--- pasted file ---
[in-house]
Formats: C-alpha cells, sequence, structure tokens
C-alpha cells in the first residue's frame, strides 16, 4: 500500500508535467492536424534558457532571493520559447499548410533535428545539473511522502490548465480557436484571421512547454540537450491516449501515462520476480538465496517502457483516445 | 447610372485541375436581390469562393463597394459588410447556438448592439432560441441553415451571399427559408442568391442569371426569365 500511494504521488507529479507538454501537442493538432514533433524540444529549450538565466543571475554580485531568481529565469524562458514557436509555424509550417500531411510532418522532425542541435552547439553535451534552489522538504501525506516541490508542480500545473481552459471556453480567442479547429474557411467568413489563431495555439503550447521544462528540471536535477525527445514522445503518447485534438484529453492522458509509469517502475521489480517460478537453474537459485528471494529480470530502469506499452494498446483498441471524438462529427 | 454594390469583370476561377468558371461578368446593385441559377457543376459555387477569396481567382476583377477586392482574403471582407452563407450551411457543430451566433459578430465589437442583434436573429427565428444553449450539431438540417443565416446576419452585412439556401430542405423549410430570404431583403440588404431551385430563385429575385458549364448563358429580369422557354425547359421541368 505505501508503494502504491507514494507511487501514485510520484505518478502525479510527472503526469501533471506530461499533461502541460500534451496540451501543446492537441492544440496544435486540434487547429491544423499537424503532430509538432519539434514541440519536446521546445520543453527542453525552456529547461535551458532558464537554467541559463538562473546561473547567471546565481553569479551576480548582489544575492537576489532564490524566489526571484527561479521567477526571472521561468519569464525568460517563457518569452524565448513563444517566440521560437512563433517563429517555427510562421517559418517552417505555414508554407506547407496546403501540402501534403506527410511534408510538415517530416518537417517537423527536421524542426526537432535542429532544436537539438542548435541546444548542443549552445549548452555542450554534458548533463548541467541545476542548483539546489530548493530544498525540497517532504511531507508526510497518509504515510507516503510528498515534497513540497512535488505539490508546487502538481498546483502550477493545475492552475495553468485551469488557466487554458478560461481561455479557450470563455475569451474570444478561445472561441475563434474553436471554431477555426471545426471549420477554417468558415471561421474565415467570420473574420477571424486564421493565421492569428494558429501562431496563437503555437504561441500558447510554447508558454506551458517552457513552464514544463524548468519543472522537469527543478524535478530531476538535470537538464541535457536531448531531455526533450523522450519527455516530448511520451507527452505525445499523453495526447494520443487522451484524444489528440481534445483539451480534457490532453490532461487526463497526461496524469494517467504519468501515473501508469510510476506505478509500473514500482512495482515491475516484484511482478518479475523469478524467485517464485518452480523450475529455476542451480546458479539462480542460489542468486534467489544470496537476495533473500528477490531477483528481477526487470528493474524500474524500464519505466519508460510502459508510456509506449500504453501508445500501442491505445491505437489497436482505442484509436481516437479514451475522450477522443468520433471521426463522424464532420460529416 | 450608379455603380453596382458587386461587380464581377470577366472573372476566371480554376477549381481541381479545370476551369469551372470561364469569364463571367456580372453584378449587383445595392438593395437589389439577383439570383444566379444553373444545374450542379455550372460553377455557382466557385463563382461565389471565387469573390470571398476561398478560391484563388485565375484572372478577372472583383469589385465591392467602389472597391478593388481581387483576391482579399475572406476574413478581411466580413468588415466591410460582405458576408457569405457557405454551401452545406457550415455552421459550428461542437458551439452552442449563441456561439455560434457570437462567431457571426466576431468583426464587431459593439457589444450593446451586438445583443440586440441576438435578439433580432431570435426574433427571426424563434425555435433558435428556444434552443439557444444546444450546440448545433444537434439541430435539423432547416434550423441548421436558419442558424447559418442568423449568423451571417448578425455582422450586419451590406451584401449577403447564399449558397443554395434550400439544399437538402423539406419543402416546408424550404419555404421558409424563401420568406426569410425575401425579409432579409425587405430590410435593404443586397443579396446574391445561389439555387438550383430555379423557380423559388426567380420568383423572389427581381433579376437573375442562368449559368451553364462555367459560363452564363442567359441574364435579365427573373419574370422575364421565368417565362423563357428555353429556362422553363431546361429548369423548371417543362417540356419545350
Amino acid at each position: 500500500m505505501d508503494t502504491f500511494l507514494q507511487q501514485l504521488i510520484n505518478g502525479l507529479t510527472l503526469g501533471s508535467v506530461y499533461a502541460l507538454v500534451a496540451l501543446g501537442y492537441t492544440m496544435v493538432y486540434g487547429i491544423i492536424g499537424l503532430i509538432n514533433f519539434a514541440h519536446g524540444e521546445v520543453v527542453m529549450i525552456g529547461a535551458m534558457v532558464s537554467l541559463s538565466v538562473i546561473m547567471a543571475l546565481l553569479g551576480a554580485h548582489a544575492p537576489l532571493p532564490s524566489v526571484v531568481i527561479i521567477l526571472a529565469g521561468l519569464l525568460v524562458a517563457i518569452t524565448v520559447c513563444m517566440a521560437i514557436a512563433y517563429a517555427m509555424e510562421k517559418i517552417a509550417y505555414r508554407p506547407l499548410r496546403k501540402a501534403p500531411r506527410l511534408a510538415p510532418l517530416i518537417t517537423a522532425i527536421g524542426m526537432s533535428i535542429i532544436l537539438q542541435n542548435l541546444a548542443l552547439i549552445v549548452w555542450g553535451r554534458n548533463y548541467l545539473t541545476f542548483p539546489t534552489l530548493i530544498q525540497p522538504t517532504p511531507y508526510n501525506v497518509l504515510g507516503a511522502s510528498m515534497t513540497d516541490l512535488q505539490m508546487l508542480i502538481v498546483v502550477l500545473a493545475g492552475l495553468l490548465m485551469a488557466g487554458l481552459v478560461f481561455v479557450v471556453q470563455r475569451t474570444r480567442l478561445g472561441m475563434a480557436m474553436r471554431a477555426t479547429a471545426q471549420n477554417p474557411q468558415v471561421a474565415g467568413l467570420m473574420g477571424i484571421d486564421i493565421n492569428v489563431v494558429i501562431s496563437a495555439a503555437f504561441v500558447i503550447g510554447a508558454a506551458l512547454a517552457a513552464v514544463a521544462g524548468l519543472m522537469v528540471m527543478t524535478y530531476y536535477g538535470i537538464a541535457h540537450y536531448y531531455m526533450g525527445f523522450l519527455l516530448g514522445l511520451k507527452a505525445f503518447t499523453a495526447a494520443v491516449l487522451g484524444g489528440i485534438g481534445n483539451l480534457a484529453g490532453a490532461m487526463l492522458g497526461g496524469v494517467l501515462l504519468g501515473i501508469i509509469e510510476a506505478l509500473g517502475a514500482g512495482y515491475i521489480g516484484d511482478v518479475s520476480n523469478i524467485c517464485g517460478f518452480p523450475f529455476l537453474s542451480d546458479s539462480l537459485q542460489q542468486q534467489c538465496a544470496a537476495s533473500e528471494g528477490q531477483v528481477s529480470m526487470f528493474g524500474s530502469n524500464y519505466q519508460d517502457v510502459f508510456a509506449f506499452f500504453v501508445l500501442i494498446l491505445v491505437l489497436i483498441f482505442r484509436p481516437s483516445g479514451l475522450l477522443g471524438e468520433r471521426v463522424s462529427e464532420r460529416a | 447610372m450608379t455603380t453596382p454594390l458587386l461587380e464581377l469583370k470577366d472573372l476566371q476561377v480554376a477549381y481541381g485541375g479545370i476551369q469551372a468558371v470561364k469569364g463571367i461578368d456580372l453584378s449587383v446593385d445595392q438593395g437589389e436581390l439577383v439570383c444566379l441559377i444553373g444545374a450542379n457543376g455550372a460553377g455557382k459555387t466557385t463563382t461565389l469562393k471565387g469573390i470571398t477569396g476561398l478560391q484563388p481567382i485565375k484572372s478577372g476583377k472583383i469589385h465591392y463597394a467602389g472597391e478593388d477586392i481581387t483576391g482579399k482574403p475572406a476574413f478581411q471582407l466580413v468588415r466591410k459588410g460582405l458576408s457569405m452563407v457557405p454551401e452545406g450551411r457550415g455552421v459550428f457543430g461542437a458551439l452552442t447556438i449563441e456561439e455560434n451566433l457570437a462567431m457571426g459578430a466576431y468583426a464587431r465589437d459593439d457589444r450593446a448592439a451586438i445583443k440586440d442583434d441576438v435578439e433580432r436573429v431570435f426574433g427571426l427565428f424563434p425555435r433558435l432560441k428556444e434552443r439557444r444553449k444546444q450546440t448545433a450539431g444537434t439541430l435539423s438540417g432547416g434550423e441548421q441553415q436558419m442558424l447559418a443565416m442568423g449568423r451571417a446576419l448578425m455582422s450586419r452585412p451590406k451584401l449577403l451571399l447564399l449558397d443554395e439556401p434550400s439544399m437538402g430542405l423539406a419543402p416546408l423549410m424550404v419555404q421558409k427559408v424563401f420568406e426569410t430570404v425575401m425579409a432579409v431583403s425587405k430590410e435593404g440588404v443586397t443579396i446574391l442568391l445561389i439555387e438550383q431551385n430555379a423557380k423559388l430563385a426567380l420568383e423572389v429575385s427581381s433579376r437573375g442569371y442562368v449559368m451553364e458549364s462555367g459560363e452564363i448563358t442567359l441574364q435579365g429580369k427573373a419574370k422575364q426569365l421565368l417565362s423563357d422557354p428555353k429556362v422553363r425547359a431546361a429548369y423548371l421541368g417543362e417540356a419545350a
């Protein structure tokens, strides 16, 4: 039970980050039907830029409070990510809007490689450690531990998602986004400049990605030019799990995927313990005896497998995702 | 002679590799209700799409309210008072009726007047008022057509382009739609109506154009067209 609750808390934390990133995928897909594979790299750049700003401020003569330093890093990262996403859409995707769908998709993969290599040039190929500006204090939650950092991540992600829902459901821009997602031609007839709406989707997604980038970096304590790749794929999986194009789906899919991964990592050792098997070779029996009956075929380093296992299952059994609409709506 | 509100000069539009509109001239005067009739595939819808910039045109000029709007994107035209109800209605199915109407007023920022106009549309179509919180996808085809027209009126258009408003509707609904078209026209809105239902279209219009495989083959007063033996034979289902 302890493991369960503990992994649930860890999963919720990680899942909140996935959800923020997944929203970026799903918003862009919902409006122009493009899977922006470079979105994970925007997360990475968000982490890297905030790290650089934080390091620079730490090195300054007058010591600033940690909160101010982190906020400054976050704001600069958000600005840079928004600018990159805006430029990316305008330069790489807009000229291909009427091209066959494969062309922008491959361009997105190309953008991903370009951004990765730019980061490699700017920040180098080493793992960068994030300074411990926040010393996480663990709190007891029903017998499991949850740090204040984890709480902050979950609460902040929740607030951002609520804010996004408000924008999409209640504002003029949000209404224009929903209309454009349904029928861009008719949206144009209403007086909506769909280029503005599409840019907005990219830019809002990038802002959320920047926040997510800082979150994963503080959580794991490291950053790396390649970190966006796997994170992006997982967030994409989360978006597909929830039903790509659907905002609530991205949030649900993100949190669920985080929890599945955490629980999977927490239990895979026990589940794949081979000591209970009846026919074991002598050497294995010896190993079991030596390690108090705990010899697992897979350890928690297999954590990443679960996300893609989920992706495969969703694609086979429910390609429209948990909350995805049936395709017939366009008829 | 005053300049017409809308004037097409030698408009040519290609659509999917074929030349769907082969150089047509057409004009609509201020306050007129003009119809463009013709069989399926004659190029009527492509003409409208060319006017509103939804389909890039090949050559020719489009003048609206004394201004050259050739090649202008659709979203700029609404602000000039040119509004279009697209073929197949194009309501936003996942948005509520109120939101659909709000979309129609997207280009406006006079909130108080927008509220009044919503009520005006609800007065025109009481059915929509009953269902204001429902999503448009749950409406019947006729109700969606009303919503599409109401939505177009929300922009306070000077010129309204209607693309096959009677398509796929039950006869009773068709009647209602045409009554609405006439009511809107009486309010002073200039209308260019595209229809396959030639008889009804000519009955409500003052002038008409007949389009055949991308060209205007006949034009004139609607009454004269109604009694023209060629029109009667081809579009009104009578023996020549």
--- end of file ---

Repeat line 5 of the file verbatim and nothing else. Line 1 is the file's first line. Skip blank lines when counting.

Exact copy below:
């Protein structure tokens, strides 16, 4: 039970980050039907830029409070990510809007490689450690531990998602986004400049990605030019799990995927313990005896497998995702 | 002679590799209700799409309210008072009726007047008022057509382009739609109506154009067209 609750808390934390990133995928897909594979790299750049700003401020003569330093890093990262996403859409995707769908998709993969290599040039190929500006204090939650950092991540992600829902459901821009997602031609007839709406989707997604980038970096304590790749794929999986194009789906899919991964990592050792098997070779029996009956075929380093296992299952059994609409709506 | 509100000069539009509109001239005067009739595939819808910039045109000029709007994107035209109800209605199915109407007023920022106009549309179509919180996808085809027209009126258009408003509707609904078209026209809105239902279209219009495989083959007063033996034979289902 302890493991369960503990992994649930860890999963919720990680899942909140996935959800923020997944929203970026799903918003862009919902409006122009493009899977922006470079979105994970925007997360990475968000982490890297905030790290650089934080390091620079730490090195300054007058010591600033940690909160101010982190906020400054976050704001600069958000600005840079928004600018990159805006430029990316305008330069790489807009000229291909009427091209066959494969062309922008491959361009997105190309953008991903370009951004990765730019980061490699700017920040180098080493793992960068994030300074411990926040010393996480663990709190007891029903017998499991949850740090204040984890709480902050979950609460902040929740607030951002609520804010996004408000924008999409209640504002003029949000209404224009929903209309454009349904029928861009008719949206144009209403007086909506769909280029503005599409840019907005990219830019809002990038802002959320920047926040997510800082979150994963503080959580794991490291950053790396390649970190966006796997994170992006997982967030994409989360978006597909929830039903790509659907905002609530991205949030649900993100949190669920985080929890599945955490629980999977927490239990895979026990589940794949081979000591209970009846026919074991002598050497294995010896190993079991030596390690108090705990010899697992897979350890928690297999954590990443679960996300893609989920992706495969969703694609086979429910390609429209948990909350995805049936395709017939366009008829 | 005053300049017409809308004037097409030698408009040519290609659509999917074929030349769907082969150089047509057409004009609509201020306050007129003009119809463009013709069989399926004659190029009527492509003409409208060319006017509103939804389909890039090949050559020719489009003048609206004394201004050259050739090649202008659709979203700029609404602000000039040119509004279009697209073929197949194009309501936003996942948005509520109120939101659909709000979309129609997207280009406006006079909130108080927008509220009044919503009520005006609800007065025109009481059915929509009953269902204001429902999503448009749950409406019947006729109700969606009303919503599409109401939505177009929300922009306070000077010129309204209607693309096959009677398509796929039950006869009773068709009647209602045409009554609405006439009511809107009486309010002073200039209308260019595209229809396959030639008889009804000519009955409500003052002038008409007949389009055949991308060209205007006949034009004139609607009454004269109604009694023209060629029109009667081809579009009104009578023996020549």